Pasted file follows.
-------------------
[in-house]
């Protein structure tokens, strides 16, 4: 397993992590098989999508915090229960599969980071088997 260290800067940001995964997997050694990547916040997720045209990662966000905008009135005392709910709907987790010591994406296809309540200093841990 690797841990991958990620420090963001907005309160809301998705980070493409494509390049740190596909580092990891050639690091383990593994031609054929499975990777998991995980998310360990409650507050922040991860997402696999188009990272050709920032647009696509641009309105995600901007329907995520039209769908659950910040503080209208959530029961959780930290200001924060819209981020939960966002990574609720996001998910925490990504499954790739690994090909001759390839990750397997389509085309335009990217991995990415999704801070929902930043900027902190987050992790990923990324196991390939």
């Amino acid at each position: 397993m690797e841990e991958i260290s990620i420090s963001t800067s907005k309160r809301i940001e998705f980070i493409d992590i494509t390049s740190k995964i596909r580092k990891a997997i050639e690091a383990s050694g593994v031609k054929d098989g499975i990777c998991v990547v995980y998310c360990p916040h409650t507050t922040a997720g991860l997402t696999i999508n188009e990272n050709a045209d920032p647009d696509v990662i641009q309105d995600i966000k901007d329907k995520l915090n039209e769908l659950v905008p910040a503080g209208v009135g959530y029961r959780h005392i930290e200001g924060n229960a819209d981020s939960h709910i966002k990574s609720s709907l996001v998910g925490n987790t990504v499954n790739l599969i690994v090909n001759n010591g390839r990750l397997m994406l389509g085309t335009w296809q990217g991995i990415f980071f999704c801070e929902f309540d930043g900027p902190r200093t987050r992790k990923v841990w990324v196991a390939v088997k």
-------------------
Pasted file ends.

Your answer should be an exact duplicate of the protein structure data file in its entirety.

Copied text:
[in-house]
């Protein structure tokens, strides 16, 4: 397993992590098989999508915090229960599969980071088997 260290800067940001995964997997050694990547916040997720045209990662966000905008009135005392709910709907987790010591994406296809309540200093841990 690797841990991958990620420090963001907005309160809301998705980070493409494509390049740190596909580092990891050639690091383990593994031609054929499975990777998991995980998310360990409650507050922040991860997402696999188009990272050709920032647009696509641009309105995600901007329907995520039209769908659950910040503080209208959530029961959780930290200001924060819209981020939960966002990574609720996001998910925490990504499954790739690994090909001759390839990750397997389509085309335009990217991995990415999704801070929902930043900027902190987050992790990923990324196991390939």
């Amino acid at each position: 397993m690797e841990e991958i260290s990620i420090s963001t800067s907005k309160r809301i940001e998705f980070i493409d992590i494509t390049s740190k995964i596909r580092k990891a997997i050639e690091a383990s050694g593994v031609k054929d098989g499975i990777c998991v990547v995980y998310c360990p916040h409650t507050t922040a997720g991860l997402t696999i999508n188009e990272n050709a045209d920032p647009d696509v990662i641009q309105d995600i966000k901007d329907k995520l915090n039209e769908l659950v905008p910040a503080g209208v009135g959530y029961r959780h005392i930290e200001g924060n229960a819209d981020s939960h709910i966002k990574s609720s709907l996001v998910g925490n987790t990504v499954n790739l599969i690994v090909n001759n010591g390839r990750l397997m994406l389509g085309t335009w296809q990217g991995i990415f980071f999704c801070e929902f309540d930043g900027p902190r200093t987050r992790k990923v841990w990324v196991a390939v088997k």